Dairy farmers can improve their herd’s fertility, reduce calving intervals and save time and labour costs by using a standalone heat detection system such as the new Crysta-Heat system from Fullwood.
The Crysta-Heat system works with any make or type of parlour and can be used to provide accurate and reliable heat detection in dairy herds.
Increased milk yields, larger herd sizes and a shortage of farm labour have resulted in a slowly declining level of herd fertility throughout the UK. At the same time, the average calving interval has increased by approximately one day every year over the past decade. As a result, the average dairy herd is losing an estimated £5 per cow per day in reduced productivity and increased costs.
However, according to Les Strickland, field sales manager for Fullwood UK, there is a very easy and simple way of improving cow fertility. “UK dairy farmers want long lasting and productive cows. Reaching this goal is heavily dependent on good fertility which results in regular calvings. Unfortunately, heat detection rates on many farms are often typically lower than 60%. This will ultimately mean that milk yields and overall productivity will be limited until heat detection rates improve.
“Crysta-Heat can be successfully used to monitor individual cow activity and behaviour and this information can be used to determine when a cow is in oestrus, making successful insemination more probable. This means that the first service to conception rate can be improved by as much as 10% with the added benefit of less time being spent observing cows to detect which are in heat,” Mr Strickland explains. “Blind heats can also be detected using the system, resulting in lower semen use and lower veterinary bills.”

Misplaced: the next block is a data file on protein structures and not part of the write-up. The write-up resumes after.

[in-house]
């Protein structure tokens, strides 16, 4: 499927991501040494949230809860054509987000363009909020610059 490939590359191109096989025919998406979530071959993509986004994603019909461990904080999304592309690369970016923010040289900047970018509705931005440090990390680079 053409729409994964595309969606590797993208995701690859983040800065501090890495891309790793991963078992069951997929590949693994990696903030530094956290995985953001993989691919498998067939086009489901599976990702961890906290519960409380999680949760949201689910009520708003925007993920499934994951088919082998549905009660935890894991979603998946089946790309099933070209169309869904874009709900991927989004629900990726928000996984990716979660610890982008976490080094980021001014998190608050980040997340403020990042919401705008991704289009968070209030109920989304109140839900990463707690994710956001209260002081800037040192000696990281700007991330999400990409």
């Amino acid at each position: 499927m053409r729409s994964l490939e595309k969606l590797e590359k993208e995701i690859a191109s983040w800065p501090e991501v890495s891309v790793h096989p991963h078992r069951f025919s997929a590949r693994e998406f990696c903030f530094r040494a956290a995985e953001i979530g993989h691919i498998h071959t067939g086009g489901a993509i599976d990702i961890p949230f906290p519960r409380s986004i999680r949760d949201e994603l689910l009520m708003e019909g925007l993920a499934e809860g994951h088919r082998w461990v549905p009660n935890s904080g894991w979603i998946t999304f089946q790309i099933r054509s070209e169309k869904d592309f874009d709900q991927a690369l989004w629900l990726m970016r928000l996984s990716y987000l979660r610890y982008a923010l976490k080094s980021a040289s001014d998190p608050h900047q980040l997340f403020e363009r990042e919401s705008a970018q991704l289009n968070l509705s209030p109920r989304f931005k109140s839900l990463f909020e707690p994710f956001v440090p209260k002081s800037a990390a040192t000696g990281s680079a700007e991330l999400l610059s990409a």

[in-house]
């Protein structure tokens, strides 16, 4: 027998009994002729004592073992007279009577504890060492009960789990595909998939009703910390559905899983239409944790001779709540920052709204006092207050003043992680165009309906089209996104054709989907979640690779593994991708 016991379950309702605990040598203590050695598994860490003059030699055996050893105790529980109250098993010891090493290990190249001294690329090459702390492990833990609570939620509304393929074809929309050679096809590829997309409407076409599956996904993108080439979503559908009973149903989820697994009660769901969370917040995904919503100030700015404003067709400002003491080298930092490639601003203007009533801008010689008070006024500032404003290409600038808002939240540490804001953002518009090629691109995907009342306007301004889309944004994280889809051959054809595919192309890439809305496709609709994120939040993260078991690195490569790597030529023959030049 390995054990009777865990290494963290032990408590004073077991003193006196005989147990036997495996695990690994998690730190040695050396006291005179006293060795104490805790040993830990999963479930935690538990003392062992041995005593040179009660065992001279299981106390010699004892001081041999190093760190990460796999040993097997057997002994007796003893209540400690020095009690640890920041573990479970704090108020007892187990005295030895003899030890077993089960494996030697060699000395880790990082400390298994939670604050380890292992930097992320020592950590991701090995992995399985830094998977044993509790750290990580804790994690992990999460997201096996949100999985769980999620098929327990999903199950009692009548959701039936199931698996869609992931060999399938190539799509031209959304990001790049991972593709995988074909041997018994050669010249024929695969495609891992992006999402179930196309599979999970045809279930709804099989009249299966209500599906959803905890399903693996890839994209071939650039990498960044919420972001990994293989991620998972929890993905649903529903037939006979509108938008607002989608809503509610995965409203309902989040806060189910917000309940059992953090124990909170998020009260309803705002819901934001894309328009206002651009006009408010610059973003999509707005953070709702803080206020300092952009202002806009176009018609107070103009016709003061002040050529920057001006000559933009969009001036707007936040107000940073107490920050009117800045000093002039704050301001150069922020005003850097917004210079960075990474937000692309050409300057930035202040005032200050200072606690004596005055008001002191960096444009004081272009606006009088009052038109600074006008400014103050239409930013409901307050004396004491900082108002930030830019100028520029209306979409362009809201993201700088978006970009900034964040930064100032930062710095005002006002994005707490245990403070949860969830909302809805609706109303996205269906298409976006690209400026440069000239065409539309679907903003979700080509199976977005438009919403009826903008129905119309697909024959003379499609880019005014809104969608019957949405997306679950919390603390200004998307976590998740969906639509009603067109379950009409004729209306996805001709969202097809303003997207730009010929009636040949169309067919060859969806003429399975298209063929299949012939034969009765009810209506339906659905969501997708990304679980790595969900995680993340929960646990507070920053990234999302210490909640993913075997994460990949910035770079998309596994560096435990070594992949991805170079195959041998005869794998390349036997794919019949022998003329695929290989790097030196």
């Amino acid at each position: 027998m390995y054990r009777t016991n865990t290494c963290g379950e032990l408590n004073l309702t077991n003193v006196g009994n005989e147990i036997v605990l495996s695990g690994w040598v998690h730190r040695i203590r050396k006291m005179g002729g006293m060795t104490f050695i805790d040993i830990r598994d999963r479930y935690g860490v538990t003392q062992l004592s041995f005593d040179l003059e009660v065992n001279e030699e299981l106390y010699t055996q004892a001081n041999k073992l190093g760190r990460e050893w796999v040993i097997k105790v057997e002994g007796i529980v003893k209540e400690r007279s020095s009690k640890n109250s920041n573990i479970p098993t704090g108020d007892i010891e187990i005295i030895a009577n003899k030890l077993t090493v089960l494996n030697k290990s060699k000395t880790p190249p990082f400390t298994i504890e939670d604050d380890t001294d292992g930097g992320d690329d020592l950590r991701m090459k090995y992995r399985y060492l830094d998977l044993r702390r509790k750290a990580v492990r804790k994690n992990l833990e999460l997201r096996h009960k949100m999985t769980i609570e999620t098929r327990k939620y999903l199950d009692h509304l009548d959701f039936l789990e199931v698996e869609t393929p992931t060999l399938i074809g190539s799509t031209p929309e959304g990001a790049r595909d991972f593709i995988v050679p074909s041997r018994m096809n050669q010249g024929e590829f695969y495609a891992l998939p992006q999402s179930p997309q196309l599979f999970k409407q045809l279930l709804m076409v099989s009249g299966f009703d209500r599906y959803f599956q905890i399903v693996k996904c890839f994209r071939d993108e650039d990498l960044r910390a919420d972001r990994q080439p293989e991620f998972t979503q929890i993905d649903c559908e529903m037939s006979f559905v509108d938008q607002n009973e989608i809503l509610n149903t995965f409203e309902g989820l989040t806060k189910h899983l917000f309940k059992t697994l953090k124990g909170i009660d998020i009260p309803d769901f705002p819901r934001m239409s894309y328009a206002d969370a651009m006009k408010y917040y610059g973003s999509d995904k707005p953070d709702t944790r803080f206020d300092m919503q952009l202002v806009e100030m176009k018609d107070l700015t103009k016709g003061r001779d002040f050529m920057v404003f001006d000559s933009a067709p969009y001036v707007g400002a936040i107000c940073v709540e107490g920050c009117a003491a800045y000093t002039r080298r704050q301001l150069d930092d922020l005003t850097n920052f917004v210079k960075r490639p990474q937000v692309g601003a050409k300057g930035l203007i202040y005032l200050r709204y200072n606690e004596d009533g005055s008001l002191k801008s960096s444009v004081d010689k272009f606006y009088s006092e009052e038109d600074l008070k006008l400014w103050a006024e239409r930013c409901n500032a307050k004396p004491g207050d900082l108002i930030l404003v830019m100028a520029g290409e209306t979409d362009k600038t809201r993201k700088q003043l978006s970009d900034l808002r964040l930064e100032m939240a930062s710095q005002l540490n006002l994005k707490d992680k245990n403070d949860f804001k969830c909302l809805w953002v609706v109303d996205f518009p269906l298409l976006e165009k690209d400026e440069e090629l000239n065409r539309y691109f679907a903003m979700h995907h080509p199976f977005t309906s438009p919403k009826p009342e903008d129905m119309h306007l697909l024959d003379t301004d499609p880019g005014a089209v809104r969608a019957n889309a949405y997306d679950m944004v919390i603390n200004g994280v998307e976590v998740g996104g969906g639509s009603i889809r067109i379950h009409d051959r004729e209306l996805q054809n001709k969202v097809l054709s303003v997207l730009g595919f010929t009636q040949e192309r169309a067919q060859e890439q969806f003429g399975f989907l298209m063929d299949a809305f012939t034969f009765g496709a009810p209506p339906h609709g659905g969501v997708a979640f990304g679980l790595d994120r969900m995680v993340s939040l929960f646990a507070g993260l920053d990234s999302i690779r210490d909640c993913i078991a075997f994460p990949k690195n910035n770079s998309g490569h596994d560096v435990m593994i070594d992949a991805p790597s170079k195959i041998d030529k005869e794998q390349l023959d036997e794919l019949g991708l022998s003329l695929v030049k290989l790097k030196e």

The new Crysta-Heat system can be used as a standalone system, working alongside all makes and types of parlour. Each cow wears a pedometer around the fetlock on one foreleg. The pedometer then records the number of steps taken by an individual animal over a set period and relays this information via a built-in transponder to a computer every time the cow enters the parlour. Increased activity indicates which cows are in heat, but the system is also able to indicate potential health disorders such as lameness and sickness by logging reduced activity.
The system can also be used in conjunction with Fullwood’s herd management software, Crystal, to assess individual cow yields and milk conductivity. This can help to pinpoint which animals need further veterinary attention and can also provide early mastitis detection.
Mr Strickland states that, “Accurate and reliable heat detection can help to combat the problem of extended calving intervals. The Crysta-Heat system can therefore provide tangible improvements in breeding performance and production efficiency. The system is very easy to operate and can even be used in parlours that do not have a computer. What’s more, the pedometers are really simple to fit and offer fantastic value for money, so much so that they should form a main part of any modern milking system.”
Mick Merritt runs a herd of 180 Holstein-Friesians on his farm at Holsworthy in Devon and installed a standalone Fullwood pedometer system 18 months ago to upgrade his existing parlour. The system allows Mick, who runs the farm with his wife and just one other member of staff, to concentrate his efforts on other areas of cow health without having to spend huge amounts of time checking to see which cows are bulling. “The pedometers are a really good aide to my overall herd management. They are particularly useful in terms of identifying those cows that are quiet bullers”, explains Mick. “They are invaluable in terms of saving time and have helped enormously to improve the herd’s fertility figures. I originally bought 50 pedometers and swapped them over as soon as a cow was confirmed as being in-calf. But I am so pleased with them that I have just ordered another 20 units.”
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